3. If the insurer meets the burden of proof under either 2(a) or 2(b), it must then establish that this sole or efficient proximate cause was excluded from coverage by the terms of the insurance policy. If it does so, then judgment shall be entered in its favor. If the insurer establishes that there was a sole or efficient proximate cause, but fails to prove that this cause was excluded by the all-risk insurance policy, then judgment shall be entered in favor of the insured.
4. If the insurer fails to establish either a sole or efficient proximate cause, and there are no applicable anti-concurrent cause provisions, then the concurrent cause doctrine must be utilized. Applying the concurrent cause doctrine, the insurer has the initial burden of production to present evidence that an excluded risk was a contributing cause of the damage. If it fails to satisfy this burden, judgment shall be entered in favor of the insured.
5. If the insurer does produce evidence that an excluded risk was a concurrent cause of the loss, then the burden shifts to the insured to present evidence that a covered peril was a concurrent cause of the loss. If the insured fails to satisfy that burden, then judgment shall be entered in favor of the insurer.
6. If the insured produces evidence of a covered concurrent cause, the insurer bears the burden of proof to establish the insured's purported concurrent cause was either (a) not a concurrent cause (i.e., it had no (or a de minimis) causal role in the loss), or (b) is excluded from coverage by the insurance policy. If the insurer fails to satisfy this burden, judgment shall be entered in favor of the insured.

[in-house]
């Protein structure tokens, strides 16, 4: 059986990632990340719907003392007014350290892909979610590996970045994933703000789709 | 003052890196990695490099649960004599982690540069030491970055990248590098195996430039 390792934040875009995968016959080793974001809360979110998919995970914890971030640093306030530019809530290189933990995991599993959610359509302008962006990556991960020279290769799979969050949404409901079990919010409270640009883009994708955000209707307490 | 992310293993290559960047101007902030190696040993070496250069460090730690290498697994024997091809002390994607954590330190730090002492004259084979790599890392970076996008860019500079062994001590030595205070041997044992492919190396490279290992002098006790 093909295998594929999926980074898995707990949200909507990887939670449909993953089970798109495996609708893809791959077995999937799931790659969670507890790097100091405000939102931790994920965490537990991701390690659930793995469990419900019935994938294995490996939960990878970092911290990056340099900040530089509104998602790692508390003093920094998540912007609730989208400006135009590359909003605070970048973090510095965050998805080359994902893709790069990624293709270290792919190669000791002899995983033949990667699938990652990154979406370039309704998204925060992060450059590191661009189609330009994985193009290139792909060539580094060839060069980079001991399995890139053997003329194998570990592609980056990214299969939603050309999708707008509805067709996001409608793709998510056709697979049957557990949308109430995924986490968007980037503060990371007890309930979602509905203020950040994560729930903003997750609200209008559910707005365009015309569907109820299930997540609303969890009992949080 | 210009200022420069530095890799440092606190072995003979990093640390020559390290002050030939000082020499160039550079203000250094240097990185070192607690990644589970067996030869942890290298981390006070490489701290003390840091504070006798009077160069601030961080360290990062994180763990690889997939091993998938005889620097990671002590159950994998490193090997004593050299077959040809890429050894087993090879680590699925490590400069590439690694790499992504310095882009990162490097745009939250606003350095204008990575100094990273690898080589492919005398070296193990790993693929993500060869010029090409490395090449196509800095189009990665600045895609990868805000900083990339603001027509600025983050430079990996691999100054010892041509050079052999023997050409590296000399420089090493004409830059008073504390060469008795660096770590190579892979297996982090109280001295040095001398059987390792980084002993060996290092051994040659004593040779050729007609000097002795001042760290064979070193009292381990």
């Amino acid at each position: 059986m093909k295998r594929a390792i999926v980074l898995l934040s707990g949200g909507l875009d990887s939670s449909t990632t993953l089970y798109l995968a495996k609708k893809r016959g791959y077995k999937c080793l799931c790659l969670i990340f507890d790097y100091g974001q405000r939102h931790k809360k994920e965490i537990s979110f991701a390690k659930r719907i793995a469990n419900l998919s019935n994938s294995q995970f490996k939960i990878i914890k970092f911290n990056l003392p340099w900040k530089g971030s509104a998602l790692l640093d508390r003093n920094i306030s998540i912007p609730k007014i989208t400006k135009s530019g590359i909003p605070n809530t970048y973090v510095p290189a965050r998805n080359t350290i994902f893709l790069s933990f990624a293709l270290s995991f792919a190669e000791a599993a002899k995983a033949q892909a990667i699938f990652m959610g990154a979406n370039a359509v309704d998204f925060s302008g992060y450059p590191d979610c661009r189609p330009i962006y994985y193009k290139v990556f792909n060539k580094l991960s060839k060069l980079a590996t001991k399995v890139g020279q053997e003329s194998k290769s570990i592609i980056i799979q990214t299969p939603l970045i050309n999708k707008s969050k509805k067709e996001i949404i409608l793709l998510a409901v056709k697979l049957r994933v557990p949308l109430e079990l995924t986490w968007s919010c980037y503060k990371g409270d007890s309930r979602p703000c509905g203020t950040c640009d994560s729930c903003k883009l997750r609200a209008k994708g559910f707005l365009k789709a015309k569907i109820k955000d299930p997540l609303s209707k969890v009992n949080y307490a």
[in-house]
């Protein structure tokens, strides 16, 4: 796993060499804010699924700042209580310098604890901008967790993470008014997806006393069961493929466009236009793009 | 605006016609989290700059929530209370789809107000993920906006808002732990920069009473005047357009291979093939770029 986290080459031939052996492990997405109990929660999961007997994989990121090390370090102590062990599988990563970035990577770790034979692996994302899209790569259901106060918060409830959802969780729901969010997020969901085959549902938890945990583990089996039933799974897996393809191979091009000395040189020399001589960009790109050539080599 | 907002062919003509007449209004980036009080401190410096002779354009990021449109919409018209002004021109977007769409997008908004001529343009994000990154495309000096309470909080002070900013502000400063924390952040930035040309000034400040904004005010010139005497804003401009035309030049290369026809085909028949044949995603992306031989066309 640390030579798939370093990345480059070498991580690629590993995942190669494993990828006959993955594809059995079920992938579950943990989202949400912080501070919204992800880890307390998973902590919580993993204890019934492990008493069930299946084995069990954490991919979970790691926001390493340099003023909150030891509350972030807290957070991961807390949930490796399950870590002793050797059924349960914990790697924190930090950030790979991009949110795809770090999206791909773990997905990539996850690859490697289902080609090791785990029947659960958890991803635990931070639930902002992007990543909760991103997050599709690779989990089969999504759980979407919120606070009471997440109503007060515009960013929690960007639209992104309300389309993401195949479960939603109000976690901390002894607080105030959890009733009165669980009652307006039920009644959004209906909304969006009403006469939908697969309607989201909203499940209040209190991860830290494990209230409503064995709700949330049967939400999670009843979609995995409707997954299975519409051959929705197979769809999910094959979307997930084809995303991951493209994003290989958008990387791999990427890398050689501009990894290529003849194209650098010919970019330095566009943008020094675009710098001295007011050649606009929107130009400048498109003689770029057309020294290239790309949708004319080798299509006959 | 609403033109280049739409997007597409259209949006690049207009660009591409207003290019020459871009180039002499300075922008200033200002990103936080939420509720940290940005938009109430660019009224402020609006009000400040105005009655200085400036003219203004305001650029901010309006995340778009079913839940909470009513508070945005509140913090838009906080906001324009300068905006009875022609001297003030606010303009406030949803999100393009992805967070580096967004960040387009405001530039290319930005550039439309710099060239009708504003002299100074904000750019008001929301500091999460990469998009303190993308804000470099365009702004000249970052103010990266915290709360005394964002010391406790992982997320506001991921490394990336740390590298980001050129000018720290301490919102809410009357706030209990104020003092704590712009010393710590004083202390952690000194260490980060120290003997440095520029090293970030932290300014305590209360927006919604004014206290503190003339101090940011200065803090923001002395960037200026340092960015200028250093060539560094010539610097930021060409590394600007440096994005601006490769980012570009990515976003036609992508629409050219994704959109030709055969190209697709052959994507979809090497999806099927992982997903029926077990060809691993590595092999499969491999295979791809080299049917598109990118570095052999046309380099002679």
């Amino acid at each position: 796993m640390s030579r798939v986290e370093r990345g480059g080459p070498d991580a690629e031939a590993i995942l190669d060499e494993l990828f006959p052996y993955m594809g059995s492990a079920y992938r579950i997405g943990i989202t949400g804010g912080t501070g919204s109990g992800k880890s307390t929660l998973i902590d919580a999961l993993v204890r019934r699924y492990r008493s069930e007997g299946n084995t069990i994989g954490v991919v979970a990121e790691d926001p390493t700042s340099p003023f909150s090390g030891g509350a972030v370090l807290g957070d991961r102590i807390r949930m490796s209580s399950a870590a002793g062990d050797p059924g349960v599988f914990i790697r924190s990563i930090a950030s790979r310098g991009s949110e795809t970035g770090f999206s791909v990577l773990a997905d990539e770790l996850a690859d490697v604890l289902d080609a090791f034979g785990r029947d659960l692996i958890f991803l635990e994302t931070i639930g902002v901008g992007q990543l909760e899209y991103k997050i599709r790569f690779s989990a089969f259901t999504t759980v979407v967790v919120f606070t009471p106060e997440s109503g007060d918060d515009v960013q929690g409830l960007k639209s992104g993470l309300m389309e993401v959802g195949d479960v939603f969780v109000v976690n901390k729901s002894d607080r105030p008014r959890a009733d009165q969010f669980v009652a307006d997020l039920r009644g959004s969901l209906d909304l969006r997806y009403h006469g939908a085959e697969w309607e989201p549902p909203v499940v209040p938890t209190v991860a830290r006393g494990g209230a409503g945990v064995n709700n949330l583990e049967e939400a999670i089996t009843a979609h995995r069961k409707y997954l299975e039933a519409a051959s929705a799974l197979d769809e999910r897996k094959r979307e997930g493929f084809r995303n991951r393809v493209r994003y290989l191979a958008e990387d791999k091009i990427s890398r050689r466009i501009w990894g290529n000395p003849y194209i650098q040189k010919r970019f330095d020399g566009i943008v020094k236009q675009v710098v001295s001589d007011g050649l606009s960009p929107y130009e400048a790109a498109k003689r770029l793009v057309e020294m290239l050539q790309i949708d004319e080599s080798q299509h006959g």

Although it may not be the perspective of all that have viewed the rulings related to the Sebo cases in recent years, the one thing that Jones does do is provide some guidance and definition when there are multiple contributing causes that combine to cause a loss in the Fourth District!
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An Insurer’s Claim Payment after the 60 Day ‘Cure Period’ Constitutes a Determination of Liability and Damages under Florida’s Bad Faith Statute
In the recent appellate holding in Demase v. State Farm Insurance Company (5th DCA Fl., March 29, 2018) the Fifth District Court of Appeal found that “an underlying action on the insurance contract is not required for there to be a determination of the insurer’s liability and the extent of the damages as a prerequisite to filing a statutory bad faith action.”
“Instead, an insurer’s payment of an insurance claim after the sixty-day cure period provided by section 624.155(3) constitutes a determination of an insurer’s liability for coverage and extent of damages under section 624.155(1)(b) even when there is no underlying action.”
In Demase, the insureds filed a Civil Remedy Notice (‘CRN’) asserting that State Farm wrongfully failed to extend coverage or pay their claim under its policy for damage to their residence caused by sinkhole activity. The CRN was accepted by the Department of Financial Services on August 27, 2014, which also triggered the “sixty-day period in which State Farm could cure its alleged wrongful conduct.” On April 10, 2015 (after the 60 day limit) State Farm conceded the house could not be repaired and tendered the dwelling coverage limits.
The Demases filed a bad faith lawsuit against State Farm, asserting violations of 624.155(1)(b)1 and 626.954(1)(i), Florida Statutes (2014). State Farm responded with a Motion to Dismiss the action, on the basis that there was no underlying judgment or award entered against State Farm opr in favor of the Plaintiffs. The trial court sided with State Farm and dismissed the bad faith lawsuit, determining that there “was not a favorable resolution of an underlying civil action for insurance benefits against the insurer - whether in the form of a judgment, arbitration, appraisal, or ‘action on the contract.’”